[swift-server-dev] HTTP Parser

Samuel Kallner KALLNER at il.ibm.com
Fri Nov 4 03:50:22 CDT 2016

I agree with Paulo. One of Swift's strong points is its ability to bind 
with all sorts of existing "system" C based APIs. Especially C APIs that 
are extremely well tested and maintained. We should all remember that 
while many of us may have taken the http_parser from Node, Node itself 
took it from Nginx. This code comes with great pedigree.

Why should we spend time developing an HTTP parser in Swift when we should 
be spending our collective time higher up the Web Server Framework 
toolchain? Alfredo Delli Bovi quoted the work that was done Dave Sperling 
to port the HTTP Parser Kitura was using to Swift. While he ported the 
code, he did not write the complete Unit Test Suite needed for that code. 
His own estimate was that writing the tests would be approximately two to 
three times the effort of the original port. I also seem to remember that 
the performance hit for that particular code was more than 33%.

Another point, which is especially true on current Swift drivers, is that 
any code that is going to parse something like HTTP requests and responses 
is probably going to have to work at the byte level and not that String 
level. This is due to performance issues. At the byte level its actually a 
lot easier to write C code, than Swift code. This may change in the 
future, but lets wait until this kind of thing gets more performant in 

Some have said that readability is more important than performance. I for 
one, who have read the http_parser code from time to time, find rather 
readable for a tightly written finite state machine. Here I also beg to 
disagree that performance isn't important. In a server one wants to spend 
cycles doing real work for the requestor, not figuring out what he wants 
you to do. To scale one needs to be performant.

Shmuel Kallner
STSM Smart Client Platforms group
Tel: +972-4829-6430
e-mail: kallner at il.ibm.com

From:   Paulo Faria via swift-server-dev <swift-server-dev at swift.org>
To:     Logan Wright <logan at qutheory.io>
Cc:     Swift Server Dev <swift-server-dev at swift.org>
Date:   04/11/2016 00:15
Subject:        Re: [swift-server-dev] HTTP Parser
Sent by:        swift-server-dev-bounces at swift.org

I think wrapping a battle-tested C library is the way to go. Using a C 
library is not the same as writing one. In our case we?ll have to deal 
with C APIs anyway (POSIX), so the experience won?t be something we?re not 
used to already. Pragmatically here are the pros and cons:

- Faster to wrap a C lib than to write everything in Swift
- Safer to use a battle-tested C lib
- Better performance when handling strings (major current bottleneck for 

- We need the OK from Chris Lattner
- If a bug is found we have to either:
  - fix it ourselves and push back upstream
  - if it?s something we don?t know how to fix we report and wait for the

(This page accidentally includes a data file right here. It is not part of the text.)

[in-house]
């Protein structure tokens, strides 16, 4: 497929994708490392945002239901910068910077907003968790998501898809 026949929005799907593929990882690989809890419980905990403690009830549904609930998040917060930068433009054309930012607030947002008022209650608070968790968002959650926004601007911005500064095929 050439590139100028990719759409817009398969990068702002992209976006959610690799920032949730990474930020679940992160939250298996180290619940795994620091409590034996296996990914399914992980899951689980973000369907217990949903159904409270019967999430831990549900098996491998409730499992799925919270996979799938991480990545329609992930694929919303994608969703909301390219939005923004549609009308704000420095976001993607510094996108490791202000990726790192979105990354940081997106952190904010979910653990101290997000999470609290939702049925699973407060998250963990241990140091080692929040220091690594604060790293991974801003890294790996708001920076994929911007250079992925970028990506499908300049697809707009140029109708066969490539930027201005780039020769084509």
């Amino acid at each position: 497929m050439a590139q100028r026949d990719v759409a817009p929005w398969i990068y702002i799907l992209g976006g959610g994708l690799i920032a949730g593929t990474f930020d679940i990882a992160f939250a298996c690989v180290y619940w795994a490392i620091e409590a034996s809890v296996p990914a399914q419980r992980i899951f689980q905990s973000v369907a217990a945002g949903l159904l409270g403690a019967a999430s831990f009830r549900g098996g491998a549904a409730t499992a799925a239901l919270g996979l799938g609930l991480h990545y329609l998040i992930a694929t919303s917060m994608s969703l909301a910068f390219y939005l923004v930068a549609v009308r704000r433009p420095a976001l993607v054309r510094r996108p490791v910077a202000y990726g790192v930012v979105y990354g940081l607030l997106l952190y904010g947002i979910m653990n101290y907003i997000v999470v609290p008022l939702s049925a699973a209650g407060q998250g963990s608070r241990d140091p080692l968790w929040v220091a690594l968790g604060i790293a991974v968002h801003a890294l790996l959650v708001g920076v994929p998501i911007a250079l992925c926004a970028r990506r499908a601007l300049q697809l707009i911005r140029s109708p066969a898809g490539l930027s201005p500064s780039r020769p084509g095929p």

I?ve been using http_parser on Zewo for over an year and I haven?t found a 
single bug yet. That?s *very* unlikely to happen if we write a Swift 
parser ourselves.

About the binary data discussion. I think something so important like that 
should reside in the standard library. I don?t think a protocol is a good 
idea because it promotes the creation of even more binary abstractions 
which is no good. I know the proposal of a new ?data? type on the standard 
library falls on what I just said, *but* in a perfect world Foundation 
would lose NSData in favor of the standard library Data pretty much like 
it did for NSString/String. Eventually all other frameworks would be using 
standard library?s Data too.

The feeling I got from Ted Kremenek is that we should picture the best 
scenario and then see where our work might land. This is the perfect case 
for that.

On Nov 3, 2016, at 6:49 PM, Logan Wright via swift-server-dev <
swift-server-dev at swift.org> wrote:

Following up with what Tanner and Chris said. I think HTTP 2 is 
particularly difficult, and you're right chris, bringing in a c library, 
even if just temporarily will help expedite the process in an efficient 

I am however pretty ardently against porting C code to Swift as opposed to 
rethinking things for a Swift paradigm. If that's the case, I'd prefer to 
either link to the c code, or bring it into the Swift compiler. The end 
result would appear to be the same.

 - Logan

On Thu, Nov 3, 2016 at 4:46 PM Tanner Nelson via swift-server-dev <
swift-server-dev at swift.org> wrote:

Tanner Nelson
+1 (435) 773-2831

On Nov 3, 2016, at 4:34 PM, Helge Heß via swift-server-dev <
swift-server-dev at swift.org> wrote:

On 3 Nov 2016, at 19:41, Alfredo Delli Bovi <alfredo.dellibovi at gmail.com> 
There has been some discussions about this in Kitura already (
https://github.com/IBM-Swift/Kitura-net/issues/52) and I think we can use 
what they found out at the moment.
In my opinion, if we are not able to give the same (or better) performance 
we should go for a wrapper of a more performant lib, such as http_parser.

They claim that their port is just ~1/3 slower, that seems perfectly 
reasonable to me. I?m all for using it.

As far as I can tell, the package in question here is a carbon copy of the 
C parser (UnsafePointers, asserts, global funcs). The only difference is 
it's 1/3 slower. 

A big performance hit like that is not worth it unless we're getting 
improved readability or safety out of the code. 

I also agree with the overall sentiment that a ?pure? Swift solution 
should be preferred.

Of course it?s also matter of the workload that have, we could always 
start with a wrapper, so we are able to define the APIs layer and ship a 
version with it and later on changing the implementation with a pure 

Yes, the API should sit on top of this and be essentially parser agnostic.


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